This category of motivators is one that many people overlook but has many useful suggestions that can turn even the most independent or reluctant dog into a keen and willing partner with its owner. By managing the dog's routine so that it gains these environmental motivators the INSTANT it does something correctly, it is possible to harness the dog's enthusiasm for the Life Reward with what it is being taught.
Let us look at the psyche and drives that make up the Dog -
Instincts explains that dogs have different levels of drives and compulsions that dogs find rewarding or stimulating to possess.
Most of these instincts can be satisfied by the dog exploring its environment -
All these senses can be used and revelled in while the dog is out on walks (even with the restrictions of being held by a lead) which is why so many dogs find even the most painful sensations of pulling on their lead bearable as the environmental reward is so worthwhile.
Similarly, by allowing the dog the freedom to explore its environment at the beginning of DOG-GAMES training it is able to use all its senses and is content to work with the owner for motivators that they give instead (such as Food, Toys or Praise) as these are now more interesting and rewarding than the training environment.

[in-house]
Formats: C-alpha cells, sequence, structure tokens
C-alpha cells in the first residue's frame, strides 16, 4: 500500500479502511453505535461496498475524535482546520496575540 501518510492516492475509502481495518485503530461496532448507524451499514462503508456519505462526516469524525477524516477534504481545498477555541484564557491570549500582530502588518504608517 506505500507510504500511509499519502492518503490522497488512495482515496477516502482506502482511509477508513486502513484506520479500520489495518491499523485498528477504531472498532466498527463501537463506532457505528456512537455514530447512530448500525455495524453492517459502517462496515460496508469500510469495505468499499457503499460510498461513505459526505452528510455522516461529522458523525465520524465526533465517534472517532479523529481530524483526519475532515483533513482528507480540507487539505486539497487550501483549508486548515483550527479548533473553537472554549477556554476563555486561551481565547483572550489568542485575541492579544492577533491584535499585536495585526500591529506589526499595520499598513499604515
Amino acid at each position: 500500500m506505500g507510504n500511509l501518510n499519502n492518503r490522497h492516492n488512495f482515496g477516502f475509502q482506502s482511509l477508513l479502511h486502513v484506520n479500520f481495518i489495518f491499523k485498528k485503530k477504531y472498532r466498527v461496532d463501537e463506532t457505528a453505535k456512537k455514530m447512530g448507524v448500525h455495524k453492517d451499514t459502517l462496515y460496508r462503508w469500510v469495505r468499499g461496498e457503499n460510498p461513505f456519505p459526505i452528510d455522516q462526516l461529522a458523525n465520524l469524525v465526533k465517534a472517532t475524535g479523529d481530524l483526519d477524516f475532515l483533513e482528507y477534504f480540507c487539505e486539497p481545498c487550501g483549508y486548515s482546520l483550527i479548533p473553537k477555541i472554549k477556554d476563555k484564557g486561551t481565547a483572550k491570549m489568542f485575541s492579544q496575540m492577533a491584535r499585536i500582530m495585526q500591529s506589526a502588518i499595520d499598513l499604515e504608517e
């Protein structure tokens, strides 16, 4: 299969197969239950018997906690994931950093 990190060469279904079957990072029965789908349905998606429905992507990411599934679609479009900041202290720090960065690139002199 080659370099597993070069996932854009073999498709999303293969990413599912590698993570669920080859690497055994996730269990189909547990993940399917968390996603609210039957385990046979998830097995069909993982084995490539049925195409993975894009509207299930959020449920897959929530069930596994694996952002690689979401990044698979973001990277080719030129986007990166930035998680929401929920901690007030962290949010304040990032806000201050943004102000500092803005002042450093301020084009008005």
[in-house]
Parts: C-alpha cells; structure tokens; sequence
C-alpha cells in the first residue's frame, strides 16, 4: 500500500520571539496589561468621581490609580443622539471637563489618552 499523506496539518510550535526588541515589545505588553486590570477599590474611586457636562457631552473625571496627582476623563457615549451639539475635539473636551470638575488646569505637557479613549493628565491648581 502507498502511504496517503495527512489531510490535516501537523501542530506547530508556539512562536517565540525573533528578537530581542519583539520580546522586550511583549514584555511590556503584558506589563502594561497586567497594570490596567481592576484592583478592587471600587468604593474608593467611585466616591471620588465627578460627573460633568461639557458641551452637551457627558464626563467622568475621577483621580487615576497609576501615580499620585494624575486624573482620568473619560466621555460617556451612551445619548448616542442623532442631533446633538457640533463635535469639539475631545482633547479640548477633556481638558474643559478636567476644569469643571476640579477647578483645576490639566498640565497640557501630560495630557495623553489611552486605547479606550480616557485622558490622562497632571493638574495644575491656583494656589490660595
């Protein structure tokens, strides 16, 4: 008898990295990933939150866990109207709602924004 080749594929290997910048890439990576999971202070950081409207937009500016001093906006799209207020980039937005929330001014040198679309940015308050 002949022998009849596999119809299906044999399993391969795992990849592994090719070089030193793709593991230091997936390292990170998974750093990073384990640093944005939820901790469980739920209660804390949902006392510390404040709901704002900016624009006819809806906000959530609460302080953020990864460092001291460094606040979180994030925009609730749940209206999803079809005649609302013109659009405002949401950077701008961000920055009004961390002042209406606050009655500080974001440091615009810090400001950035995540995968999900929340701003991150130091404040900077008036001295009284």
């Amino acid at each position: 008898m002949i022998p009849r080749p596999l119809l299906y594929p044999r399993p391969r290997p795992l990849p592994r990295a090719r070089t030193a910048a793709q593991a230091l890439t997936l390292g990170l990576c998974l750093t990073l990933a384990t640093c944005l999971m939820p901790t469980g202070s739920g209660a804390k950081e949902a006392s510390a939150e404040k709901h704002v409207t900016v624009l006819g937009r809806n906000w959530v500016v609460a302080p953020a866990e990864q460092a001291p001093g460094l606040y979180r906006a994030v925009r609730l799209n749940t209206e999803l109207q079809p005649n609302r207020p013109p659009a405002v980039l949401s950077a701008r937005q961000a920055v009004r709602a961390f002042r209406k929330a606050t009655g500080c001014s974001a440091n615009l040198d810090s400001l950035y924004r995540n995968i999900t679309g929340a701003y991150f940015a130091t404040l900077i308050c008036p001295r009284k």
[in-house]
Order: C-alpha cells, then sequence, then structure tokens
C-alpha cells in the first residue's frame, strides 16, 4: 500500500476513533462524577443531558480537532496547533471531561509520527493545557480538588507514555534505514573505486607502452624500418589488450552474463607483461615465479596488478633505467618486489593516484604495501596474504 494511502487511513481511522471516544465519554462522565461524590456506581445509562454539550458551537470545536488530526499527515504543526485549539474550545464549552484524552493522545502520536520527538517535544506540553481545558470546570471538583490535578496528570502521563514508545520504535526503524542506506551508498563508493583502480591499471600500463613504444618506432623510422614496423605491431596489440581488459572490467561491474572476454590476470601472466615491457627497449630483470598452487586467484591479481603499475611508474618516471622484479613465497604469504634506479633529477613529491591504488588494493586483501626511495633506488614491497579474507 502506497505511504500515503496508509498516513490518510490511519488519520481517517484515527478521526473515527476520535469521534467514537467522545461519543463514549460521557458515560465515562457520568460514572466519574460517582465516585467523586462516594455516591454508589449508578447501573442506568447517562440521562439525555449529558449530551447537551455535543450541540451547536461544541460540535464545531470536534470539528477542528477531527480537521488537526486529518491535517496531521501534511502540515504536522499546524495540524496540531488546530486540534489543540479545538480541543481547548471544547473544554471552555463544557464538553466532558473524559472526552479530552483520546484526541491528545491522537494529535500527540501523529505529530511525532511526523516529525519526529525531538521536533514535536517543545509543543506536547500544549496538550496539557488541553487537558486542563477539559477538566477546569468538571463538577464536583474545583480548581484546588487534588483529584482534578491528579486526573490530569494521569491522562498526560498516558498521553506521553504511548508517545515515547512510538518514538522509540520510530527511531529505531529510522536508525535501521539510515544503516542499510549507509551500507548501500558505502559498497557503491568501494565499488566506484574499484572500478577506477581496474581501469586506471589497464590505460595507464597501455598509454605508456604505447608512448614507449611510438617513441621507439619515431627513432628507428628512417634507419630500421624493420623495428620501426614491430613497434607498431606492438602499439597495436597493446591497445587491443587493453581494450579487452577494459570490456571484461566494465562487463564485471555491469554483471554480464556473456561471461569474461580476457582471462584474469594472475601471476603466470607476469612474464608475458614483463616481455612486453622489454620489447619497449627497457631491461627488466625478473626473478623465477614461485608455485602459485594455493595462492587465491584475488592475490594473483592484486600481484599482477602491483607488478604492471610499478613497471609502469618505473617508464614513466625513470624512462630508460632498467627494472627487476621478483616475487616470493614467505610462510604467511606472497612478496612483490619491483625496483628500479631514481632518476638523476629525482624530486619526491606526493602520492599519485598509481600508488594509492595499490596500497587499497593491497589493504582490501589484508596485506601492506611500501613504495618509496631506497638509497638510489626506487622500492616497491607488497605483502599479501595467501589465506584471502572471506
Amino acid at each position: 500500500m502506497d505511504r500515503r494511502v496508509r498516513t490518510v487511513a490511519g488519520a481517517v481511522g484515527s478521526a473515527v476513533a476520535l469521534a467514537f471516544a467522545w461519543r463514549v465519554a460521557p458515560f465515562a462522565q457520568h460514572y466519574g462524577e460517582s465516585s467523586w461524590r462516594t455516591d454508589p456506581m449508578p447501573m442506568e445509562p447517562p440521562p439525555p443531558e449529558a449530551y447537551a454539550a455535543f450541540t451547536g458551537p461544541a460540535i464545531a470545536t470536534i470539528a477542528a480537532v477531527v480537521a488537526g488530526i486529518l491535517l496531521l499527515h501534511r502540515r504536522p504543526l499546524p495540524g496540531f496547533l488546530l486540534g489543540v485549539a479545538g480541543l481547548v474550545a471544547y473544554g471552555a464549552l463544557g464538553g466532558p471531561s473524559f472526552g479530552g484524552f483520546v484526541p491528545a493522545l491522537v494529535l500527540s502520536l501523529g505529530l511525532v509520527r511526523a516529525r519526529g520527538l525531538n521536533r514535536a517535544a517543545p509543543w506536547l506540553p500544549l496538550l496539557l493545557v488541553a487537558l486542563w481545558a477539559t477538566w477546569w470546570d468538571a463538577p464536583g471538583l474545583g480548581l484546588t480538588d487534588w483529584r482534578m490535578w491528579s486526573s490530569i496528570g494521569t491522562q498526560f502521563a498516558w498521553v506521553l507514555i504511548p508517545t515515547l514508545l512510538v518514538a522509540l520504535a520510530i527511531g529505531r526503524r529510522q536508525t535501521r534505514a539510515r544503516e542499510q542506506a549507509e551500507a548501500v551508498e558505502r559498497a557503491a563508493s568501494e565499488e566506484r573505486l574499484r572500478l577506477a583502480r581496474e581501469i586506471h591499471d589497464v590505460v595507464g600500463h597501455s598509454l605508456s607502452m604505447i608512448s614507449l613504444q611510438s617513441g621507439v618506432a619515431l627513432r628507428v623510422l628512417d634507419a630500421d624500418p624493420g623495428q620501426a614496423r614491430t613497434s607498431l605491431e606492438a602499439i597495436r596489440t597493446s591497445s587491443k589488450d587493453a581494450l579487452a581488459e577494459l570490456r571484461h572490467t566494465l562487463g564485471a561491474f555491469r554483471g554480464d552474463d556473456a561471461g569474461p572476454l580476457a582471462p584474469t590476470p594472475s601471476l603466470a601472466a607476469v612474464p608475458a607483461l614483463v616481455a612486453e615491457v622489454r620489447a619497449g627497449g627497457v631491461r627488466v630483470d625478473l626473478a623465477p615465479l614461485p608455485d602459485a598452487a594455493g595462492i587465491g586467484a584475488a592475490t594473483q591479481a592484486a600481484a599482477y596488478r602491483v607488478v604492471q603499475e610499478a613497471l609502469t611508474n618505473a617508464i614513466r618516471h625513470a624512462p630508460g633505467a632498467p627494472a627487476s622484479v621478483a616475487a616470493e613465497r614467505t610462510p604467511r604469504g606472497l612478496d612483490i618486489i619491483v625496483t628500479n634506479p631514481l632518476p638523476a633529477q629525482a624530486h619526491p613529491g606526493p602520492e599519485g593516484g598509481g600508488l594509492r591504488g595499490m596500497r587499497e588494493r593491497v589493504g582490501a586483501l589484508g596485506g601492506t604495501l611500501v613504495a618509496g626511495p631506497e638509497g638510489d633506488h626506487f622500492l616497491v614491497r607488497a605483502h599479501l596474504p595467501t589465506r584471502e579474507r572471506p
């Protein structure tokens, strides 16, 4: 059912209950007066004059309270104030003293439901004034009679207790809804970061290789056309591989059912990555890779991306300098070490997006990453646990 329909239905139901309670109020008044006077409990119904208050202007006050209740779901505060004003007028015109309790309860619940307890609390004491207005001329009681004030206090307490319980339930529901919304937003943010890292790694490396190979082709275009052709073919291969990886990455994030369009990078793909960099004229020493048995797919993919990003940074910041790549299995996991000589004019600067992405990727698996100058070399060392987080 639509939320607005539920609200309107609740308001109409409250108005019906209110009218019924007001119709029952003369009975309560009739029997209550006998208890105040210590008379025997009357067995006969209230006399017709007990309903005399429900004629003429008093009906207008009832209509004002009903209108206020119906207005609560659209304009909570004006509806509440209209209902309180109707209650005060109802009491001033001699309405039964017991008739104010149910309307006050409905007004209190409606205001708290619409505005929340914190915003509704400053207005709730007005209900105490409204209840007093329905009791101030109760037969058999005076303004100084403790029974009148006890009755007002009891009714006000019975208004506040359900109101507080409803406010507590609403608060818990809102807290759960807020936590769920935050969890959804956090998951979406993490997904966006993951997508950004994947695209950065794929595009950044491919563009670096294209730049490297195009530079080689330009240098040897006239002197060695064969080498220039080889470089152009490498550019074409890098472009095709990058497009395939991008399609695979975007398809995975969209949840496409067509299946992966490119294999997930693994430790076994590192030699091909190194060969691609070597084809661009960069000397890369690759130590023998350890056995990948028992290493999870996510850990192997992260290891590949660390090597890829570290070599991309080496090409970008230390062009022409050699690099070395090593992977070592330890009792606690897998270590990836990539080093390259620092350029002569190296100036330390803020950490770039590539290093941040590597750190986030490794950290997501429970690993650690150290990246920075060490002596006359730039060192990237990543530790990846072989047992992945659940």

All dogs have an extremely strong "survival" drive that makes them want to repeat an action that is of benefit to them. These resources can also be used as very effective motivators -
SLEEP and the ability to relax - dogs are like the rest of the animal kingdom - if given the chance and low enough stress levels they would chose to sleep, rest or relax for the majority of their days and nights - this is why indoor kennels/dog cages are so popular with so many dogs. Unfortunately, our modern lifestyles and man-made restraints of time and routine make this simple resource almost impossible for dogs to attain. Too many dogs live in over-stimulating environments (eg dogs having unrestricted access to windows so that they feel compelled to either watch or guard their Pack's territory; humans coming and going all day; the constant background noise of radios, TVs, traffic, humans talking etc; dogs being over-trained with dog sports because the owners use the sessions for their social benefits rather than for the benefit of the dog).
By looking closely at all these aspects of our dogs lives we can often use many of these Life Rewards to help reward our dogs for good behaviour.
The wonderful benefit of using these Life Rewards as motivators is that the dogs see us humans as their protectors and providers, and they then feel able to relax and enjoy these "rewards" because of the effort they made to work for them. The dogs begin to relax and rest more, and pass on the responsibilities of providing these resources to us humans while their long-term stress levels drop dramatically.
This web site has been written by Sally Hopkins (unless the author of the web page is stated otherwise).
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